Defendant states that “[d]istrict courts within the Third Circuit have specifically held that where a plaintiff asserts a claim for punitive damages for insurance bad faith, punitive damages should in included when calculating the amount in controversy.” (Doc. 14 at 6 (citing Denicola v. Progressive Direct Ins. Co., 2009 WL 1684640 (M.D. Pa. 2009); Webb v. Discover Prop. & Cas. Ins. Co., 2008 WL 5047800 (M.D. Pa. 2008)).) As noted above, Defendant maintains that the amount in controversy requirement is met here because Plaintiff is seeking “compensatory damages consisting of collision coverage benefits ‘in a sum in excess of $14, 500.00, '” punitive damages (which are available under Pennsylvania law if Defendant has acted in bad faith), attorneys' fees, interest, and costs. (Doc. 14 at 8.) Regarding estimation of the amount in controversy, Defendant cites several district court cases including two where jurisdiction was retained based on asserted compensatory damages of $14, 000-$15, 000 as well as the plaintiffs' requests for attorney fees and punitive damages. (Doc. 14 at 6-8 (citing Stehle-Rosellini v. Allstate Corp., 2010 WL 358519 (W.D. Pa. Jan. 25, 2010); Harvey v. U.S. Life Ins. Co., 2008 WL 2805608, at *2 (E.D. Pa. July 18, 2008)).)

         Plaintiff does not refute authority supporting the inclusion of punitive damages in the amount in controversy but rather disputes that the amount of total damages in controversy here exceeds $75, 000. (Doc. 13 at 8.) Plaintiff does not provide factual support for the assertion but points to Defendant's motion to dismiss Plaintiff's bad faith claim as reason to grant the motion to remand. (Id.)

         The Court concludes that because punitive damages are available with Plaintiff's bad faith claim and this motion to remand must be decided before the Court exercises jurisdiction over the case and Defendant's motion to dismiss, punitive damages are properly considered in determining whether the amount in controversy requirement is met for removal purposes. The Court further concludes that relevant authority reviewed above supports a determination that the amount in controversy in this case exceeds the statutory minimum based on Plaintiff's request for compensatory damages, punitive damages, attorneys' fees, interest, and costs (see Doc. 1-1 at 8, 10, 11).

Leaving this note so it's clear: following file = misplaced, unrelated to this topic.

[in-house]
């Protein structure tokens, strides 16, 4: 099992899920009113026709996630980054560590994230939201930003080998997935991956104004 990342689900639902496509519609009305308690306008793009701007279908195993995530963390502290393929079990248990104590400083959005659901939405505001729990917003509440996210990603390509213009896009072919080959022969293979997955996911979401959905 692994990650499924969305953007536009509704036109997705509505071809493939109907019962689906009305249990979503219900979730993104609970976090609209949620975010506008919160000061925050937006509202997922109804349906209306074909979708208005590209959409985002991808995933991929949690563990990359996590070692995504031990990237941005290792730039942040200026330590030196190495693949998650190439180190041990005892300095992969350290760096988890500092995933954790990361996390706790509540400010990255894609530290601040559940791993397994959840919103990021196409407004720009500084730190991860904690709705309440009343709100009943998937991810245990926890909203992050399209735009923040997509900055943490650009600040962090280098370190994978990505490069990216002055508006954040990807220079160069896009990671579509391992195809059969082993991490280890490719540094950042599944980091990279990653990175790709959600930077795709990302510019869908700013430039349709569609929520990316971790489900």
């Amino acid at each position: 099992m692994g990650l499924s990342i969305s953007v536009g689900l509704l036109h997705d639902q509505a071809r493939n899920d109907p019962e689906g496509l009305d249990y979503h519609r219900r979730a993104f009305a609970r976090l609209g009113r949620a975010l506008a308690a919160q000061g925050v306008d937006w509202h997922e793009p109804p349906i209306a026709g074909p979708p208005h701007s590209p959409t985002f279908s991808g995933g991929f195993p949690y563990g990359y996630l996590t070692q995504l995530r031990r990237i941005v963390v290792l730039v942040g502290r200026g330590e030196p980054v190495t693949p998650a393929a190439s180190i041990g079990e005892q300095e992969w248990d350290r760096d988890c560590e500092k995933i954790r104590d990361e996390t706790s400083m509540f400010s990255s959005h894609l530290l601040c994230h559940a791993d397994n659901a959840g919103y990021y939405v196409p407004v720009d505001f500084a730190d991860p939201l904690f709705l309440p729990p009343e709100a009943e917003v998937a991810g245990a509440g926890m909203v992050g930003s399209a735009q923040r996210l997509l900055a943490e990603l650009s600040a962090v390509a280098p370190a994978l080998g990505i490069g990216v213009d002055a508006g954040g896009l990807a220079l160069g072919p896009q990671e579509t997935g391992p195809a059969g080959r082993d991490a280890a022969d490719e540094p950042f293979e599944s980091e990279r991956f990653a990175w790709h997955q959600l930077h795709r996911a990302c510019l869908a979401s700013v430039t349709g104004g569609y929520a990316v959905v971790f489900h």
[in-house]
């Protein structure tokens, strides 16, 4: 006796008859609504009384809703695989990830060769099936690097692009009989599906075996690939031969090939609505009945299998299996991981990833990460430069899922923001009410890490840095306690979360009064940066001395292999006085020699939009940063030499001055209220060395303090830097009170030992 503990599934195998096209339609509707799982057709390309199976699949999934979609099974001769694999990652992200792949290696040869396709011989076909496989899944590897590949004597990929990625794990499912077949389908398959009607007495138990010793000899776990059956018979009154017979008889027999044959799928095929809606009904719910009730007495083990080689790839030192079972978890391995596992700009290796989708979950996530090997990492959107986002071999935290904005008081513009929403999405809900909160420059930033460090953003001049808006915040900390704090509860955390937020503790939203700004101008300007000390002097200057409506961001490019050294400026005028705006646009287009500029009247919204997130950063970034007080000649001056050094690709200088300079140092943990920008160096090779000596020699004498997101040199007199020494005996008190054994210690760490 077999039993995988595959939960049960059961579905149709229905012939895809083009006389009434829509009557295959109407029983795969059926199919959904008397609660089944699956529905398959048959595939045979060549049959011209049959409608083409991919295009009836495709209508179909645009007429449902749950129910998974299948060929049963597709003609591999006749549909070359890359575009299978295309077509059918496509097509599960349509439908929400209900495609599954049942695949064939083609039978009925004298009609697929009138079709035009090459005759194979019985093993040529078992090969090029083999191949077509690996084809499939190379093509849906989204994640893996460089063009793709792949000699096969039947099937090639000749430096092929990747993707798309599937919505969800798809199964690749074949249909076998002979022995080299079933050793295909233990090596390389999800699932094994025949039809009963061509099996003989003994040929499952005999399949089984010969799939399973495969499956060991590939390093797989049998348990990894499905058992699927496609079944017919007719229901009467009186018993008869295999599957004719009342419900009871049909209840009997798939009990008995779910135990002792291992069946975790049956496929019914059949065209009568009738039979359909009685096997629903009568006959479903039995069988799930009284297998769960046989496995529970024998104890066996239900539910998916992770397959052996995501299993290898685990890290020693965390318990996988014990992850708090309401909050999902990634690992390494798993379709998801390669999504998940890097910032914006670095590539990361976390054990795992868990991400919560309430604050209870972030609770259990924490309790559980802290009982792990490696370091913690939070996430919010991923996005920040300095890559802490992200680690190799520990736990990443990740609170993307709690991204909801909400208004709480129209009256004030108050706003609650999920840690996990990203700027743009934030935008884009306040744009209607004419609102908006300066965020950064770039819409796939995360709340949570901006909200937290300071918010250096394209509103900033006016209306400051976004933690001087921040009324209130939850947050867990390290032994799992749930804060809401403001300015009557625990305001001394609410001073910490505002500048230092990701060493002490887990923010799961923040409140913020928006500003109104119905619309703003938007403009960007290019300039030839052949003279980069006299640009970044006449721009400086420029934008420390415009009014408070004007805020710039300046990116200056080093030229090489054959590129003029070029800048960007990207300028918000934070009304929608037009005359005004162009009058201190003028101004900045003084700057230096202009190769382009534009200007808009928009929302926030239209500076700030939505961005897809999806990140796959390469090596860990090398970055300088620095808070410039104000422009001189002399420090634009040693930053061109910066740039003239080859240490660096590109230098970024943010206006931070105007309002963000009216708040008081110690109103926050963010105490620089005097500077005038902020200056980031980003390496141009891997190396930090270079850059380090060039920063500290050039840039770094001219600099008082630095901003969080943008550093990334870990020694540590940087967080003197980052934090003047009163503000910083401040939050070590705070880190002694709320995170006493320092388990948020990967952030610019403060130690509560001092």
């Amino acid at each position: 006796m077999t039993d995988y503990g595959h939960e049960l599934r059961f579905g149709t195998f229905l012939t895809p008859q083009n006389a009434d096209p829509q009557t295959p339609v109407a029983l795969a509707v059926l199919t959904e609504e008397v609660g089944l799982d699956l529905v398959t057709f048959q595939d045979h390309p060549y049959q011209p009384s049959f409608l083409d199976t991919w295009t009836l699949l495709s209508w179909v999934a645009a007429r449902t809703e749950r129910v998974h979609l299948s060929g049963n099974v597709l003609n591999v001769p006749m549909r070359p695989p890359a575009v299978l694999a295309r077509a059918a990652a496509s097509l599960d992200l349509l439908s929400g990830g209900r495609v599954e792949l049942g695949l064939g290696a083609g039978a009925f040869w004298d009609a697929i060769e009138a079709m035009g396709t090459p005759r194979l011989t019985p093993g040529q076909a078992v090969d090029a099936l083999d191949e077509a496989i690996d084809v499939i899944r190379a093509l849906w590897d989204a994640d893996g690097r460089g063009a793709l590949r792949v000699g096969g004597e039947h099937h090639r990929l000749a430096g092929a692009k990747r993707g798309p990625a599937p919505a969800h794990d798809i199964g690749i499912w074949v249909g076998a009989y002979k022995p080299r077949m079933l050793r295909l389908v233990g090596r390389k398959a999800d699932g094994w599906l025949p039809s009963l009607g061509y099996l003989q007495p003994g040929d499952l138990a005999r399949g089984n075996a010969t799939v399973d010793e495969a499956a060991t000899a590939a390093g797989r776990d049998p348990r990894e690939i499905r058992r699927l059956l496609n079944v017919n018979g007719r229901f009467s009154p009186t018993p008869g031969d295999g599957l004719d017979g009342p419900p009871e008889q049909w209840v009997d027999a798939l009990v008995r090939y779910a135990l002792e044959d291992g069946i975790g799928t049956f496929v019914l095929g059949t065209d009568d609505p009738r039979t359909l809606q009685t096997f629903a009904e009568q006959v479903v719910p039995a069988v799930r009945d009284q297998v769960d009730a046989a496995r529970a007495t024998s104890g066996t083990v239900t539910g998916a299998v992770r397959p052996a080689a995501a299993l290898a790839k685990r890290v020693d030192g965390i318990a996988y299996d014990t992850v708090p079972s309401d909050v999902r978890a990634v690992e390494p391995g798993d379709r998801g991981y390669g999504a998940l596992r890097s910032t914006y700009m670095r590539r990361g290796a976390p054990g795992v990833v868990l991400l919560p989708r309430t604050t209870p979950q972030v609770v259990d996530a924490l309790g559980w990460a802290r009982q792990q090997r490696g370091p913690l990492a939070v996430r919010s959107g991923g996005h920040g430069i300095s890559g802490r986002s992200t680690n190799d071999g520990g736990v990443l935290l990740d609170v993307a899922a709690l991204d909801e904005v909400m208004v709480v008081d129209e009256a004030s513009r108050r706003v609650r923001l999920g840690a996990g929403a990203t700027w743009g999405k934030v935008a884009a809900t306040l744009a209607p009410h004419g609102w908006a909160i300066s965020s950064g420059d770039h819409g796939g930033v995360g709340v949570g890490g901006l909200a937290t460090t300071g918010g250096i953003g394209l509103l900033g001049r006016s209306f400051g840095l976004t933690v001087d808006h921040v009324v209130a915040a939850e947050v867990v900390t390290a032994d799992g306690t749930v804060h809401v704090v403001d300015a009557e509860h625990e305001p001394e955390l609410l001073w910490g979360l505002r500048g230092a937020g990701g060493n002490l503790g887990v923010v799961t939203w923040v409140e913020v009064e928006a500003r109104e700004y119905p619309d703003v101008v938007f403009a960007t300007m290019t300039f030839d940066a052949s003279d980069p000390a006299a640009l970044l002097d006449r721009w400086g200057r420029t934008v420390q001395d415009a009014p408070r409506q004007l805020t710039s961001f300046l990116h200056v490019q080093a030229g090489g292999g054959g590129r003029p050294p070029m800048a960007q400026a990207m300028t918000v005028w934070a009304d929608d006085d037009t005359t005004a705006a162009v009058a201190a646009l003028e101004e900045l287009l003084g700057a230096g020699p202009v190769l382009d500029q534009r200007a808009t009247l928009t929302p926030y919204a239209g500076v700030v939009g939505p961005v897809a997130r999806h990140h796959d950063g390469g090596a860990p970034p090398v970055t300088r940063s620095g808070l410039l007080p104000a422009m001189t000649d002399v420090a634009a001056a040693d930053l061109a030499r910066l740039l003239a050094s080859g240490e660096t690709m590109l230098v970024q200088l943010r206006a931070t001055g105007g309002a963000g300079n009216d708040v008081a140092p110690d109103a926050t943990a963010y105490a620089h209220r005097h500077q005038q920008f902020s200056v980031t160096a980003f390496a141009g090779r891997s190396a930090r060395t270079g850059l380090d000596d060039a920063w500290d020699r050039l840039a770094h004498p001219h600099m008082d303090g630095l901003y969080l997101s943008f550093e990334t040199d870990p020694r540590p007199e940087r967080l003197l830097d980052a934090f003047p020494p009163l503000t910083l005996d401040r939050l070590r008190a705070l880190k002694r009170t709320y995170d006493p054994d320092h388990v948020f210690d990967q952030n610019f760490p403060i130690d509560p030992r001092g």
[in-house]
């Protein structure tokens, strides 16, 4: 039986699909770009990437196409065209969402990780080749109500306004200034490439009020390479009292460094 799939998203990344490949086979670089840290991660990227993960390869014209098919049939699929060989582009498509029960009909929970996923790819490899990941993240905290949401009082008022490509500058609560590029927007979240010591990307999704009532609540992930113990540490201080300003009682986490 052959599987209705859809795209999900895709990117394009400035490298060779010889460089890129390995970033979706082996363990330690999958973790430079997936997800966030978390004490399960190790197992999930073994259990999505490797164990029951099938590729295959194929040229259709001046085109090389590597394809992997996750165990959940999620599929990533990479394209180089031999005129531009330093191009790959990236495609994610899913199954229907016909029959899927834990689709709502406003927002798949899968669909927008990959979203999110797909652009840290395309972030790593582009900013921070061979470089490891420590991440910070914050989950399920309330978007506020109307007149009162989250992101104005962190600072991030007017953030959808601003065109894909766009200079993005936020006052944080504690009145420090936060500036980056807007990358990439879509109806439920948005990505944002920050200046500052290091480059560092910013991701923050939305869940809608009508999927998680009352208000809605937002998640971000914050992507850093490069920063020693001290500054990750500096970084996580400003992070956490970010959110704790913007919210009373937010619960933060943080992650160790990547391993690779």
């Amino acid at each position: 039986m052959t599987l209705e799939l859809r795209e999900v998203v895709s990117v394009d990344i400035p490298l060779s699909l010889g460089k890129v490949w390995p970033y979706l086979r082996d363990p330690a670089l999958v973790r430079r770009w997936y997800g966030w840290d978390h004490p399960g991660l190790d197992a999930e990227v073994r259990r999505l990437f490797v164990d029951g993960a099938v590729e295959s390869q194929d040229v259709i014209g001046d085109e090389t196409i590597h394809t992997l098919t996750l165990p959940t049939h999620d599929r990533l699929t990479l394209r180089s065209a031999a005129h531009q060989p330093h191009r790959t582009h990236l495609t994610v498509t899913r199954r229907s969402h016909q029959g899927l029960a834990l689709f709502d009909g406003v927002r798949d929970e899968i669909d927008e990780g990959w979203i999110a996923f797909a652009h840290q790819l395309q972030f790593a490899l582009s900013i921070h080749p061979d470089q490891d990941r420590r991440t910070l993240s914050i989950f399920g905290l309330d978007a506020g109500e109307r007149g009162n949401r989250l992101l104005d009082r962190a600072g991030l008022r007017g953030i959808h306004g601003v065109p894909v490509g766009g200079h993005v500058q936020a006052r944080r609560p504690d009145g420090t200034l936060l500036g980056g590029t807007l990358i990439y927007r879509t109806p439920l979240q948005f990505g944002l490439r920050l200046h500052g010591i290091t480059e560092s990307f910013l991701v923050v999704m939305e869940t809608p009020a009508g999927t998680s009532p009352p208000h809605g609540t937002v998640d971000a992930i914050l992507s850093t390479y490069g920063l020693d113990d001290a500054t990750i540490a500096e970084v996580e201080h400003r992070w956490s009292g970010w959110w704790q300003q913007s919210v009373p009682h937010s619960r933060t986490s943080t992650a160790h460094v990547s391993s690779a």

II. Conclusion

         For the reasons discussed above, Plaintiff's motion to remand (Doc. 8) is denied. An appropriate Order is filed simultaneously with this Memorandum.

---------

Notes:

[1] Because Plaintiff's motion is contained in a document titled “Answer, Objections and the Motion to Remand this Action to State Court of the Plaintiffs” (Doc. 8), the motion does not comport with the requirements of the Local Rules of Court of the Middle District of Pennsylvania which specify that each motion is to be filed as a separate document and must contain a certification regarding concurrence. L.R. 5.1(h), 7.1. Notwithstanding these deficiencies, the Court considers the ...


Buy This Entire Record For $7.95

Download the entire decision to receive the complete text, official citation,
docket number, dissents and concurrences, and footnotes for this case.

Learn more about what you receive with purchase of this case.